Friday, August 21, 2009

Sources, schources... hic!

I don’t mean the people to whom you might end up going to shady bars (Press Club or IHC) who end up giving you absolutely pointless and often libelous information. No, I mean the ‘Anonymous’ source or the guy ‘who wished not to be named’ or worse still, ‘the one who cannot be named’. You see, after seeing headlines saying ‘Hindustan Khabardaar’ on Aaj Tak warning about the evil of American Global Hawk and Predator UAV’s now being bought by Pakistan along with the associated illiterate hype, the point is I think we live in a magical Harry Potter world and the reason that sources can’t be named even for the most innocuous story is because the source is either Voldemort or worse still, third-hand.
You know what I mean. Your editor lunched with someone at the Chambers and then tells you a story and tells you to do it. The news is credible and very likely true but you go on your editors word and its your byline. Everybody wins. But just reading some papers, the amount of people who are taking the ‘unnamed’ source escape route is getting crazy. I can’t act holier than thou here, I’ve also been guilty of this, but recently, actually for a few years, to save myself useless questioning later I’ve been informing a senior editor of who the source was if I resort to using the ‘anonymous’ tag. It is a lot safer to editorialize and express an opinion as your own than to constantly attribute to mysterious sources unless it is something policy related. Or when you start discussing the Ambani brothers… In which case just stepping back is a hell of a lot safer then getting dragged to lunches with ‘good friends’. Either that, or doing an analytical study of government and legal documents. Now these can be ‘sourced’ through ‘anonymous people’ but they’re printed documents so they’re a lot safer than ‘sources’.
Anyway, before I bind my argument in several layers of knots like my iPod headphones – what I want to argue is that occasionally ‘sources’ have to be used – most bureaucrats in the central government who are not Secretary-level don’t want to get into a soup and therefore don’t get quoted. And as for the Ambani brothers, nobody wants to get on their bad side. Fair enough. But then at least give me an idea of the source. If it is a corporate story did you get it from the PR flack (company spokesperson). The main reason I’m whining is because sometimes stories include far too many ‘anonymous sources’ and then trying to identify who is saying what becomes impossible for the writer, let alone the reader.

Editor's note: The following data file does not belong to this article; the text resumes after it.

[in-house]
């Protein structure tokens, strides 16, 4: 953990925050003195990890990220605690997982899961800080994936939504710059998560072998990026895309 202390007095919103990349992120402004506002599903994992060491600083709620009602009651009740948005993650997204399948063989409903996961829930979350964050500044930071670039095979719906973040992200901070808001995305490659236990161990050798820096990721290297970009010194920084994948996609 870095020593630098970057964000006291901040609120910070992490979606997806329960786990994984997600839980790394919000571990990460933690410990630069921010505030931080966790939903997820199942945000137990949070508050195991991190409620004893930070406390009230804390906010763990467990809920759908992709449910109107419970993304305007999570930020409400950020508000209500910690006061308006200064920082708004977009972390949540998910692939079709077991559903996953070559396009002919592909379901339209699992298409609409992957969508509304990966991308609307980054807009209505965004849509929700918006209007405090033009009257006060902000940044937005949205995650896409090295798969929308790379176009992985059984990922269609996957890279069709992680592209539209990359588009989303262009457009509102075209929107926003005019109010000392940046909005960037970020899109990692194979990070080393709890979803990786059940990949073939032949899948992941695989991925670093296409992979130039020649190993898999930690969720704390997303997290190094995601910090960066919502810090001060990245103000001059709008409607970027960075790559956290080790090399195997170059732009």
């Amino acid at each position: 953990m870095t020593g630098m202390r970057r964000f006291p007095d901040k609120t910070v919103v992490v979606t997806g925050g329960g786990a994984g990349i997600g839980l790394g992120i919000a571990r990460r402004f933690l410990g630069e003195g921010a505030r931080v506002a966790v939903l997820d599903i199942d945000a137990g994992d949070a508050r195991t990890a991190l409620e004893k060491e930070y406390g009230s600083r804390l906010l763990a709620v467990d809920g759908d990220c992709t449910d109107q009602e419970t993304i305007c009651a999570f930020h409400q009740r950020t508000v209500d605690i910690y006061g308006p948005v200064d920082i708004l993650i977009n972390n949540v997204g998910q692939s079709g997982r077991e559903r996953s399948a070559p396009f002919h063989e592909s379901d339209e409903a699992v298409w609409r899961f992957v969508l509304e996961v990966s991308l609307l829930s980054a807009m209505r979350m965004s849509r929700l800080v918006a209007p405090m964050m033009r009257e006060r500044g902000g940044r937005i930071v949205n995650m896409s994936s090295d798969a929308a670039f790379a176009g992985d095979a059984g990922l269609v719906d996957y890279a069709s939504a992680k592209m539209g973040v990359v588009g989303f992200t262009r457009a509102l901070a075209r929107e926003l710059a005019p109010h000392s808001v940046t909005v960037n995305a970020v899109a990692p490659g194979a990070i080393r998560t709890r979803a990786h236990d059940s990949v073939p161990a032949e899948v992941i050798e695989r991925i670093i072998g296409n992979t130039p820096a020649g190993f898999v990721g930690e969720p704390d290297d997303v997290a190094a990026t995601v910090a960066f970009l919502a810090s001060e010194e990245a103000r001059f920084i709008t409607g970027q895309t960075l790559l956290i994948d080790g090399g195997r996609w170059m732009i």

I know. I’ve been there. Just chill on the ‘sources’ credit will everyone? It will help with the credibility of what is being written and my bowel movements!
And if you haven’t read The Secret Diary of Ajit Balakrishnan as yet, you must! It reminds me of the early day’s of the Rakesh Jhunjhunwala spoof blog!

5 comments:

Rohan Singh said...

I saw a documentary called OutFOXed. It was basically about Murdoch's political views spread across through his "fair & balanced" news network. Anyway, one of the sections covered how the network put forward it's views under the guise of public views. One of the ways of doing it, " Some sources say..."

ms said...

another theory - jaswant and kulkarni to start their own party!

Anonymous said...

Nice post -- very informative!
~Rakesh
http://airakesh.com/blog/archives/2009/08/unforgettable-moment-gali-parathe-wali-lane-of-parantha-makers/

Anonymous said...

you may like this - http://www.exchange4media.com/e4m/news/fullstory.asp?section_id=6&news_id=35702&tag=31465&search=y

Anonymous said...

Talking about anonymous, our sweet I&B bird (read Ms Soni) do talk to select reporters, give out gyaan and ask them not to quote her. Imagine a country, where minister is quoted in stories as source from the ministry. :)